• Is it really even what you would consider "music"?
April 2 Dani
Read both Will Electronic Medical Records Improve Health Care?, and
The Era of Electronic Medical Records.

Questions:
  • What are some advantages of having electronic medical records/electronic health records?
  • The article talks about cost as a major problem of digitizing medical records, what are some other problems?
  • How much of the success of EMR depends on the physician’s willingness to learn how to use the system? If this is a main problem, how can we resolve it?
  • What are some ways that we can ensure different systems of the health care network (hospitals, etc.) can communicate with one another? Should standards be put in place?
April 16 Justin
Read both Philosophy of artificial intelligence, and
Can computers have true artificial intelligence?

Questions:
  • Do you think we will ever achieve true, sentient artificial intelligence? Why or why not?
  • If it were accomplished, when would we know? Would we have to treat the AI like humans? Where would we draw the line?
  • Can a machine have a mind, consciousness and mental states? Can a machine be self aware?
  • Is thinking a kind of computation? What do you think of the Chinese Room problem?
  • Can a machine be original or creative?
April 18 (WEDNESDAY) Final Presentations I (Logan 101):
  1. 4:00: Luke
  2. 4:30: Jaime
  3. 5:00: Justin
April 23 (MONDAY) Final Presentations II (Logan 101):
  1. 4:30: Reggie
  2. 5:00: Dani
  3. 5:30: Trevor
April 25 (WEDNESDAY) Final Presentations III (Logan 101):
  1. 3:00: Michael
  2. 3:30: Ethan
April 29 (SUNDAY) Final Dinner: 7:30 at the Hofbrauhaus

Seminar Component:

Each week the seminar will meet on Mondays from 4:20-5:25 in tba to discuss a current article or paper. Students will take turns being responsible for leading the seminar discussion. Each student will lead one seminar session.

Each person will choose their own article or paper to present and will distribute their faculty guide-approved article or paper on the Wednesday preceding its discussion. Along with the article or paper, each person will also distribute/post 3-5 questions to help the other seminar participants focus their reading. The article or paper should be related to the student's research project.

ALL students are responsible for reading each week's assigned article/paper, and for coming prepared to discuss it at the seminar. Attendance is mandatory and PARTICIPATION COUNTS! Every two unexcused absences will result in a letter grade drop.

Project Component:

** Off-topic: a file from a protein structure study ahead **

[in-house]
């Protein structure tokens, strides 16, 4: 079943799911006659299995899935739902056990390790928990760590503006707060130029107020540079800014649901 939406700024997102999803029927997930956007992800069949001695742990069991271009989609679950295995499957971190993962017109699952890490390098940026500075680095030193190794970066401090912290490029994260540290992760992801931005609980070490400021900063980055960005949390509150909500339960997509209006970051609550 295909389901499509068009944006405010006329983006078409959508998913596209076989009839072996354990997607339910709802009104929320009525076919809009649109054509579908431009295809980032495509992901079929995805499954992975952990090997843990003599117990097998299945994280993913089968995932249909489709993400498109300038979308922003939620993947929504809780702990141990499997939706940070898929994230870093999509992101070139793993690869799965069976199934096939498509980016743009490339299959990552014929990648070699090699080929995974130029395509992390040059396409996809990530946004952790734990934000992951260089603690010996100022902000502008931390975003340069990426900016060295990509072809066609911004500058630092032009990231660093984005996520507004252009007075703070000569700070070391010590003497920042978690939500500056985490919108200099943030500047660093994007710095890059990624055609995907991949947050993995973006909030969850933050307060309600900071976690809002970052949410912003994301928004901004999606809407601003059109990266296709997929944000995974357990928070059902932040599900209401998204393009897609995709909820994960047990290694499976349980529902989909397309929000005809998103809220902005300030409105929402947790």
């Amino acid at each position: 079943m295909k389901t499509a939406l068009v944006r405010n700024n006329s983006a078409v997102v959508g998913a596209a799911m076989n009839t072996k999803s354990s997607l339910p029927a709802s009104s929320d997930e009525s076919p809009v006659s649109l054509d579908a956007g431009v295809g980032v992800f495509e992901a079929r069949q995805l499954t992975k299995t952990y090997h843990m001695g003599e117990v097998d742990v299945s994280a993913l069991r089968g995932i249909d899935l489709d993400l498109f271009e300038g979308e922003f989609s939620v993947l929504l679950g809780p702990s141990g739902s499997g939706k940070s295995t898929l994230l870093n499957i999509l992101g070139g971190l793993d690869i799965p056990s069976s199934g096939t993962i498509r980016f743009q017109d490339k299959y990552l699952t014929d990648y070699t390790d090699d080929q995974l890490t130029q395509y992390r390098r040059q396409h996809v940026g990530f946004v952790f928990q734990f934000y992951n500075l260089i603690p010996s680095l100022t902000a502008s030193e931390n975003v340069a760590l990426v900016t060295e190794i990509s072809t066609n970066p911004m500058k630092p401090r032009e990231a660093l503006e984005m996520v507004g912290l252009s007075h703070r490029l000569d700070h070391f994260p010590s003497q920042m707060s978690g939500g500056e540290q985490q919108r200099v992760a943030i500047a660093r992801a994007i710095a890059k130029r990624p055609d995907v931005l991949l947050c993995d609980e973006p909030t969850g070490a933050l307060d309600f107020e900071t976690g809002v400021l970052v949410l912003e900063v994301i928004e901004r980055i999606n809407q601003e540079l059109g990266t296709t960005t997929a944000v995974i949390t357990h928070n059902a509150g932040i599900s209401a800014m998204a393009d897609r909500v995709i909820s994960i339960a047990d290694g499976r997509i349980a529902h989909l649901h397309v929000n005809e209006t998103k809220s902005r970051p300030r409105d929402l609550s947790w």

Each student will undertake a significant self-directed project under the guidance of Gary, Liz, or Mike. (Other project mentors must be approved by the course instructor.)

Projects must contain or embody the self-directed learning of an academically rigorous CS topic that is new to the student. When deciding what is an appropriate topic one should bear in mind that CS is the study of algorithms and not the study of technology. Projects typically involve either:

An implementation exercise is neither a necessary nor is it a sufficient condition for defining a satisfactory senior project.

Examples of worthwhile projects are:

Students must submit a short project proposal and projected completion time line signed by their faculty guide/mentor no later than Friday, January 20, 2012. If you miss this deadline, then you fail the course.

In addition to the weekly seminar, students are expected to meet regularly with their faculty guide. Students are expected to keep a project log and to complete satisfactory progress on a regular basis. Furthermore, each student will briefly (2 minutes or so) discuss at the seminar session their progress on their project.

Finally, at the end of the semester, each student will make a public presentation (approx. 20-30 minutes) of their senior project and submit a writeup of their work. What constitutes an appropriate writeup is to be negotiated between the student and their faculty guide.

Grading:

Your grade for the course will be based on your participation in the seminar discussions, the quality of your preparations for the seminar discussion you will lead, the quality of your weekly mentor interactions, the final public presentation, and your work on your project.

Rubric for Senior Project grading.

The CS faculty as a whole will be assigning the final grades.

The faculty have very high expectations for success from all of the seniors. Nevertheless a grade of "A" will be reserved only for those whose work/performance is deemed exceptional in all areas of the course. A "B" grade will represent good work, while a "C" grade will be assigned to those whose work is judged to be satisfactory. Any student whose work/performance is judged to be less than satisfactory will receive the failing grade, "F".